LaVarr Webb, UtahPolicy.com publisher, recently editorialized against the GOP gubernatorial candidates supporting the referendum, saying they lack courage and “are pandering to the baser instincts of voters. They are not looking at what’s good for the state, but what they think is good for their election prospects.”
Monday, the Utah Taxpayers Association also brought up the Republicans running for governor and backing the referendum, warning in a news release that the “volume of hysteria and incorrect information based on myths and falsehoods surrounding the tax reform bill is becoming almost deafening.”
At the top of the association’s list is the reduction in the state income tax rate from 4.95% to 4.66%, called “critical in keeping Utah ahead of other states that are nipping at our economic heels” and “essentially a pay raise for Utahns which would far outweigh the increase in sales tax they will pay on groceries.”
Webb said Monday that while it’s easy to criticize tax reform now, he believes the public will come around once they add up the tax savings. Overall, the tax reform package cuts taxes by $160 million annually, plus provides another $72 million in one-time rebates to low- and moderate-income Utahns.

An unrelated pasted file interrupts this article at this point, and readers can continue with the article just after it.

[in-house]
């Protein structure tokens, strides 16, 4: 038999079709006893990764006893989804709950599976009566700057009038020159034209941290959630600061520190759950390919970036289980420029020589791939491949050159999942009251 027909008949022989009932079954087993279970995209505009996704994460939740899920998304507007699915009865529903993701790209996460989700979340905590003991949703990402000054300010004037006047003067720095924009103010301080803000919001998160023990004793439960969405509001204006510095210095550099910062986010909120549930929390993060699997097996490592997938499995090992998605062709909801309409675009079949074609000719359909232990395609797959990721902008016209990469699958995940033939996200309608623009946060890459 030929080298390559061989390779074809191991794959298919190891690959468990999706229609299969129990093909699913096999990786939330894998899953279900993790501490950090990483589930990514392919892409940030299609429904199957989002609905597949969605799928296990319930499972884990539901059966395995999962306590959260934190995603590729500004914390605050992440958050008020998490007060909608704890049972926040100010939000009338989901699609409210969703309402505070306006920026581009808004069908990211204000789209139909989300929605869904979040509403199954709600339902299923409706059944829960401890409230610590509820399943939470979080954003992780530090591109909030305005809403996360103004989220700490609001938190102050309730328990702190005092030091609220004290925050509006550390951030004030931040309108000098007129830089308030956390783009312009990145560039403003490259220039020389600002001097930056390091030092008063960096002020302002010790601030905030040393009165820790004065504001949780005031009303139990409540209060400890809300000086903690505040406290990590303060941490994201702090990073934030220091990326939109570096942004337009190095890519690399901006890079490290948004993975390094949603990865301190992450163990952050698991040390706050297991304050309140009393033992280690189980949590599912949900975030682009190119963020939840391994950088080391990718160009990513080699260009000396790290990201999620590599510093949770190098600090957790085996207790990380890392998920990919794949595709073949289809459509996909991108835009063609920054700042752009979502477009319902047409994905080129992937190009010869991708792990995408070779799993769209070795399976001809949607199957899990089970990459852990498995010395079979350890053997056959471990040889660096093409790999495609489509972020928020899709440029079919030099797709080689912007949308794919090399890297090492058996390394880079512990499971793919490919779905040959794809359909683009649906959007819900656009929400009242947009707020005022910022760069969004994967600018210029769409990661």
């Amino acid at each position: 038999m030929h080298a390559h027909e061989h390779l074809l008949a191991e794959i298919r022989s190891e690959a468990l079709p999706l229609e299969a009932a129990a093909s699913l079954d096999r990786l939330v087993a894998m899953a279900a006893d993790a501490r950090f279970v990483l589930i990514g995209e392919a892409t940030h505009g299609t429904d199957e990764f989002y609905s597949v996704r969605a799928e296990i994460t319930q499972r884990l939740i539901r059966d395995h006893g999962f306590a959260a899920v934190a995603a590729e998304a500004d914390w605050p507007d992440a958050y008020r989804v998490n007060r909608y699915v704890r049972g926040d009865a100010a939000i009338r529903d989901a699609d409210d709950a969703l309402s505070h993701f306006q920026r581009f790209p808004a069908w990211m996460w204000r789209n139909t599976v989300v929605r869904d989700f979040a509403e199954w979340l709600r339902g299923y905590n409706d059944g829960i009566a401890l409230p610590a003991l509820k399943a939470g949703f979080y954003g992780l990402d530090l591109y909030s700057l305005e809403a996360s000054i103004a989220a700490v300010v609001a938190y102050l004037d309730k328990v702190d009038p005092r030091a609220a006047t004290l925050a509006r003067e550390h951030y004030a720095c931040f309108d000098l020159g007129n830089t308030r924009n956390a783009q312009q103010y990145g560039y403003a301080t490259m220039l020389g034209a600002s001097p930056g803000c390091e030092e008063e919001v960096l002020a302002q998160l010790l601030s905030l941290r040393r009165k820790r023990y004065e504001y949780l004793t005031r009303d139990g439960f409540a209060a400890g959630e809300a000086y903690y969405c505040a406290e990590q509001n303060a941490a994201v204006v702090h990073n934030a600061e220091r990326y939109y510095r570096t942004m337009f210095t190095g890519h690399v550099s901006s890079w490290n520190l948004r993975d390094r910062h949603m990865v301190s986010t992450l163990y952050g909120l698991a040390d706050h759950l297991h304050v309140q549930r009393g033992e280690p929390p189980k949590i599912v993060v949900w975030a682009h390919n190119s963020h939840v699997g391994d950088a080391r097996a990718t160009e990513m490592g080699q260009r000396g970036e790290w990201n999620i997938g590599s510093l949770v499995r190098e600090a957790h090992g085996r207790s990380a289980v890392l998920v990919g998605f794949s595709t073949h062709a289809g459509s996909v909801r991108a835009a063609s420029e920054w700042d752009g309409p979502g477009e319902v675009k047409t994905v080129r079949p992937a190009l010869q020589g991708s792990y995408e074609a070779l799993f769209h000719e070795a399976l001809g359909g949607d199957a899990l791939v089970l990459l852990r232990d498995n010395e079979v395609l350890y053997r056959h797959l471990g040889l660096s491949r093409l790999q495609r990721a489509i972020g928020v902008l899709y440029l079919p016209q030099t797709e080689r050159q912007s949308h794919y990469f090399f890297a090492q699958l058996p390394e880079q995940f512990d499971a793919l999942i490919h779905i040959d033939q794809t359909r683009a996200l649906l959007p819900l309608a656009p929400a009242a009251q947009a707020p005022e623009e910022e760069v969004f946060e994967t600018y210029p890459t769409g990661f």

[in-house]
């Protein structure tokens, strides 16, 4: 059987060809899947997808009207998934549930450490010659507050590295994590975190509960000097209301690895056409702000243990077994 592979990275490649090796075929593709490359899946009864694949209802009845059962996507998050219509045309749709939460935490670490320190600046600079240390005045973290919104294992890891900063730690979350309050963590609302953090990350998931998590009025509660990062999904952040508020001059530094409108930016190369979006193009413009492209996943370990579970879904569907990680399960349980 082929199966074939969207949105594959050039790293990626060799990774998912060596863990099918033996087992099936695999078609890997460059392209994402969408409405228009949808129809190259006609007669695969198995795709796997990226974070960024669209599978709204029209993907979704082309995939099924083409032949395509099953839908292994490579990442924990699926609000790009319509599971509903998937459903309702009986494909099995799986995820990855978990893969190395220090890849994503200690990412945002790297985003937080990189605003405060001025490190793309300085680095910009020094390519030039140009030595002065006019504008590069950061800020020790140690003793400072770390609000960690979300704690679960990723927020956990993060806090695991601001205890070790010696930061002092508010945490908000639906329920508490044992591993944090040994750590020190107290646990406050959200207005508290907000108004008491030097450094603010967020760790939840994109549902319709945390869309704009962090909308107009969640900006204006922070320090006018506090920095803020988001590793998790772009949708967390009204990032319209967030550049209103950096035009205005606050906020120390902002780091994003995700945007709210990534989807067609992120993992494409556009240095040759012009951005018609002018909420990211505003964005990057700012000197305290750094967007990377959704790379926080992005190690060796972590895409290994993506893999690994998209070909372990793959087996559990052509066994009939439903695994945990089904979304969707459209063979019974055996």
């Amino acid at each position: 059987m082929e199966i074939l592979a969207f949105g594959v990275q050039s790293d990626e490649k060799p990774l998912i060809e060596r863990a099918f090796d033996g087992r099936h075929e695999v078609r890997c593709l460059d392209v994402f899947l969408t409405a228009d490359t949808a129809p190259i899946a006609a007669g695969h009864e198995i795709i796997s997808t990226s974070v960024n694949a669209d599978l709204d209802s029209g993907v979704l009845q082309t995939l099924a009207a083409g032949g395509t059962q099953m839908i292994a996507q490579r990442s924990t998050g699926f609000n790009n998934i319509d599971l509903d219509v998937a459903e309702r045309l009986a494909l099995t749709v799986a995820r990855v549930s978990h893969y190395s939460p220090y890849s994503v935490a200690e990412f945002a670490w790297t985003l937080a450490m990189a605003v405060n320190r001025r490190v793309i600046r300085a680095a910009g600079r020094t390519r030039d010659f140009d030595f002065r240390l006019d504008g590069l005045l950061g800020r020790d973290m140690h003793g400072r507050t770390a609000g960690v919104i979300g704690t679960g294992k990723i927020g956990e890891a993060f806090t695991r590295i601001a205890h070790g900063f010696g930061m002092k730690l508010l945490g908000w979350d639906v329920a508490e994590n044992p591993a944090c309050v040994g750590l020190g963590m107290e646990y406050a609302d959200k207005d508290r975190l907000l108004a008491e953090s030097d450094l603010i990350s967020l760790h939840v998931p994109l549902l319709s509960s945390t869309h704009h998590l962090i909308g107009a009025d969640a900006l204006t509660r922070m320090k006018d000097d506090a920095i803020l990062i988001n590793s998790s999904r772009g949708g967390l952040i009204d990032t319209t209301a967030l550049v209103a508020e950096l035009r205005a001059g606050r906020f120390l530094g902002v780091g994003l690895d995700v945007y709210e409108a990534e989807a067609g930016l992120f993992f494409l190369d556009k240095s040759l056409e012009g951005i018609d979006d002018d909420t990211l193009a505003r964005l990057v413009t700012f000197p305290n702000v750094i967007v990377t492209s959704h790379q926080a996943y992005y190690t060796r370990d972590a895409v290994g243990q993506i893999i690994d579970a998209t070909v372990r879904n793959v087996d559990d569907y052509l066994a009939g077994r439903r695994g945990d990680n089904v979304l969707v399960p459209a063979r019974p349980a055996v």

“I just think there’s a lot of misunderstanding about tax reform,” Webb said, with taxpayers looking only at the increase in sales tax on food from the current 1.75% to the full 4.85% state rate, and the additional sales tax to the wholesale price of gasoline, expected to boost the price at the pump by about 10 cents a gallon.
There’s “a visceral negative reaction to those two things. I think that most people are focused on that and not on the fact that overall, it’s a pretty decent tax cut, especially for the middle class and low-income people,” he said. “The proponents of tax reform simply haven’t made the case to the general public.”
Tax reform, which is vulnerable to a referendum after failing to win the support of two-thirds of the Utah Legislature, is intended to address lagging growth in sales tax revenues compared to income tax collections, a result of consumer spending shifting from goods to services.
Because the Utah Constitution requires income taxes to be used only for education, the slowdown in sales tax revenues is poised to impact the rest of the state budget. Webb said opponents of tax reform are ignoring what he calls “a good start” at rebalancing the state tax system.
“I just feel like the whole bill is going in the wrong direction. It’s not just one thing,” he said, citing multiple changes made to income and sales taxes that will impact what’s available for education and other needs. “What I’m seeing is a shell game. ... This bill is full of new taxes.”
Lawmakers are expected to take up education funding during the 2020 Legislature that begins in late January, likely considering starting the process to amend the Utah Constitution to remove the earmark for education while making it easier for local school districts to raise property taxes.
Transportation is also a big part of tax reform, with language in the legislation calling on state officials to come up with an alternative to the existing gas tax and the new sales tax.
Other changes include increasing the number of people in a vehicle allowed to use a high-occupancy vehicle lane without paying a toll from two to three beginning in 2025.